In the past, particularly among the Kelantanese Malays, buffalo horns, drinking glasses and bamboo cups were used as the tools. The Chinese and the Arabs even went as far as using animal horns at one time.
Admittedly, it was hardly a hygienic way of doing things. Thankfully today, practitioners of cupping use special clear plastic cups, normally imported from China, to carry out the `treatment`.
“Cupping is actually a dying `art`. It used to be practised by the older generation but with them gone, it may also go. Today`s generation sees it as rather archaic,” begins Professor Dr Nik Omar of the Persatuan Pengamal Perubatan Homeopathy, Malaysia. “But we want to ensure that it never disappears.” The procedure involves attaching special `cupping` cups to various parts of the skin`s surface, which in turn works by `pulling` the toxins out of the body.
Explains the doctor who has a practice not only in Kuala Lumpur but also Pasir Mas, Kelantan: “It is able to warm and promote the flow of energy in the blood which subsequently helps to dispel cold dampness, toxins and wind. Even swellings and other types of pain can be treated.” According to Dr Nik, ailments such as lumbago, sciatica, lower back pain, discomfort in the arms and shoulders, legs, muscles, stomachache, headache, migraine and even insomnia respond well to cupping.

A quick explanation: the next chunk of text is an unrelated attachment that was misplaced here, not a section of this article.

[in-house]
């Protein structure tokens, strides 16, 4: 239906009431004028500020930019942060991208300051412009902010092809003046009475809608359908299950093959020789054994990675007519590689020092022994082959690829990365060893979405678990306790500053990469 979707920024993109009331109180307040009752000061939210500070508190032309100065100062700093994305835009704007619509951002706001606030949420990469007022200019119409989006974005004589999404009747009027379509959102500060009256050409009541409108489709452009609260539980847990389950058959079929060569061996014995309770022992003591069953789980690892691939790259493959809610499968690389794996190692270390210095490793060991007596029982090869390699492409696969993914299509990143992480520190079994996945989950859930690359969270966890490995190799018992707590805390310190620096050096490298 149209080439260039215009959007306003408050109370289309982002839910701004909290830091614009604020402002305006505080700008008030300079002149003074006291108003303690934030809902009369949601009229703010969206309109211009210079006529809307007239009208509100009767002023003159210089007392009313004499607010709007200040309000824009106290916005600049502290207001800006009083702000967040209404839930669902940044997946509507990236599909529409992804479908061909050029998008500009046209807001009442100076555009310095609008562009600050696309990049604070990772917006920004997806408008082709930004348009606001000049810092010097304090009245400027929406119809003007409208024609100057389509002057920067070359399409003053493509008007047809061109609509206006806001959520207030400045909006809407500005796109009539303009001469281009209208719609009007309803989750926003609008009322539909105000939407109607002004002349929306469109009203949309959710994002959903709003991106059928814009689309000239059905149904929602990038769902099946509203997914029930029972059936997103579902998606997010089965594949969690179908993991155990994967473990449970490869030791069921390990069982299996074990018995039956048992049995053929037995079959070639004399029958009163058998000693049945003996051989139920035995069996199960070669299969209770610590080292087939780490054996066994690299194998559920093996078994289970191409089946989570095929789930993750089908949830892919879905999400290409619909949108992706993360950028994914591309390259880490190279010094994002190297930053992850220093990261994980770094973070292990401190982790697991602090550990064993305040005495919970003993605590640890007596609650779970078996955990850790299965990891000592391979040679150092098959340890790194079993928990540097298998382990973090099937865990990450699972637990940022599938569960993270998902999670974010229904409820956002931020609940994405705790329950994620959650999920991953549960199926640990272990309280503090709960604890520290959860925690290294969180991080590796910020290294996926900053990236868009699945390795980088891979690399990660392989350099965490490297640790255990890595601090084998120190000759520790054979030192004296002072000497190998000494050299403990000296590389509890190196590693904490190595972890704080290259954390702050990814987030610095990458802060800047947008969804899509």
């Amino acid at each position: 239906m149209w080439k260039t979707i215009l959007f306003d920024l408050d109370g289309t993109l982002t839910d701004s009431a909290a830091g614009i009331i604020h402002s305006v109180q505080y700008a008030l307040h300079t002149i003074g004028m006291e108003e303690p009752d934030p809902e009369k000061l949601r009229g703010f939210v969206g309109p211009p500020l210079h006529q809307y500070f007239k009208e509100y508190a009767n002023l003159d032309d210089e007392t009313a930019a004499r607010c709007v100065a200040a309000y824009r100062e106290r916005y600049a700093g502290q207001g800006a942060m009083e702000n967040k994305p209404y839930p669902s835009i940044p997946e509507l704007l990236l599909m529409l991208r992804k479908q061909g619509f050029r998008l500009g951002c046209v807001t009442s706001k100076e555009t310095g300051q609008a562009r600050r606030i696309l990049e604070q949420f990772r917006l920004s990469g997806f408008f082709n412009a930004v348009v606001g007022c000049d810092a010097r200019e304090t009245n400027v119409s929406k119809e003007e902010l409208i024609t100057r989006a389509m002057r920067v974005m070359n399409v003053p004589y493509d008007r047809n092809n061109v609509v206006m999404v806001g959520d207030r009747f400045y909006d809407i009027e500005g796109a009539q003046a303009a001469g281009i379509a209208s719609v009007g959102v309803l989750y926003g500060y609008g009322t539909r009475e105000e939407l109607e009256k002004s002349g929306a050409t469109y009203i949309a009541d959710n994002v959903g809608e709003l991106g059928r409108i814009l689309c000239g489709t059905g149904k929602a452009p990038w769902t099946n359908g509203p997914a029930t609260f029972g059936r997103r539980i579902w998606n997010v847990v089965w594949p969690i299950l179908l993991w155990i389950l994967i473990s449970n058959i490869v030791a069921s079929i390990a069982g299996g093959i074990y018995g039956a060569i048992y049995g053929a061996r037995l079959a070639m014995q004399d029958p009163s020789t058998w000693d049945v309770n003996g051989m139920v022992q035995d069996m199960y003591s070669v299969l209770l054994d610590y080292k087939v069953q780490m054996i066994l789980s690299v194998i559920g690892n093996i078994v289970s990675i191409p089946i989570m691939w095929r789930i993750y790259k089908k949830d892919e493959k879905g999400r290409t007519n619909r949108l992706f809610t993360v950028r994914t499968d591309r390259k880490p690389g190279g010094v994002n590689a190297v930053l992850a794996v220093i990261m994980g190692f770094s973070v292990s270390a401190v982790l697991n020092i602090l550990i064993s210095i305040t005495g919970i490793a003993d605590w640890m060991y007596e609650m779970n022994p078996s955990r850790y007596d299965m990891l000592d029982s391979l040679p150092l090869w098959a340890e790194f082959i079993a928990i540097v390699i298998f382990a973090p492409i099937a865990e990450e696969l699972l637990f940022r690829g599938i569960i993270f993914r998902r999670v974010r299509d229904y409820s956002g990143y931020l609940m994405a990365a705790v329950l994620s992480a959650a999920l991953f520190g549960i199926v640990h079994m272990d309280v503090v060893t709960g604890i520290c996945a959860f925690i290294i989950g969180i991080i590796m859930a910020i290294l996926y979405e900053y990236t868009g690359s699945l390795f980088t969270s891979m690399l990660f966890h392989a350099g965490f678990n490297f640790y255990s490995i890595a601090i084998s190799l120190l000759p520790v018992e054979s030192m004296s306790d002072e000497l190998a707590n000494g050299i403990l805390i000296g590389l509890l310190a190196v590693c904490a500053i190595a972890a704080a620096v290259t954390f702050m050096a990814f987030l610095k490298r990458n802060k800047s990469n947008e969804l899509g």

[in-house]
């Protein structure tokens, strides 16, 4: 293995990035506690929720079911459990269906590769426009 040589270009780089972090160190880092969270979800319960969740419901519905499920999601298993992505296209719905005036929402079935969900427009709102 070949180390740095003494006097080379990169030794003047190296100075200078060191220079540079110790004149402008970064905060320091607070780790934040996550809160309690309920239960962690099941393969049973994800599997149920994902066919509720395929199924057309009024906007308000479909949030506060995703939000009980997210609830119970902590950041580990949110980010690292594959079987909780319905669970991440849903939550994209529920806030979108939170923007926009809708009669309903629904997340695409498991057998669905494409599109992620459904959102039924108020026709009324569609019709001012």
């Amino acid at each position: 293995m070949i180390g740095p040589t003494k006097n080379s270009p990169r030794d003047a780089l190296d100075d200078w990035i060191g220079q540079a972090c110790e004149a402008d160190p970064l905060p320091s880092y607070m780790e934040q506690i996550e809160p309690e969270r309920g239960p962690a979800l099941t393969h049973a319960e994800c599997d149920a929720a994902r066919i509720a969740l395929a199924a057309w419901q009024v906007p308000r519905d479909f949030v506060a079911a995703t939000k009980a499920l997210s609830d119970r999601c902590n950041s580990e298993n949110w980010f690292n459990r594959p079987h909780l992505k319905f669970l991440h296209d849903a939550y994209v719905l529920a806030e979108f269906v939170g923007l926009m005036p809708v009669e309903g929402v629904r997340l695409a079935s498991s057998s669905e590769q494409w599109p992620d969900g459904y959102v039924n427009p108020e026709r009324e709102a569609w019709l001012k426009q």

“What`s good about this is that there are no side effects. Nobody needs to be cut up, there are no drugs to be consumed, no steroids, nor poison,” elaborates the doctor, emphatically.
“It is also natural therapy - things work parallel to our body`s demands. We are not introducing anything into the body that could potentially cause harm.” Leading me to an elderly patient who has obviously seen better days, he demonstrates the process. Taking some needles, he begins to stick them into various parts of her body, including the top of her head. Once all the points are covered, Dr Nik proceeds to take out magnetic plastic cups of various sizes from a special case.
“See this lady. She has had a stroke and is unable to walk properly.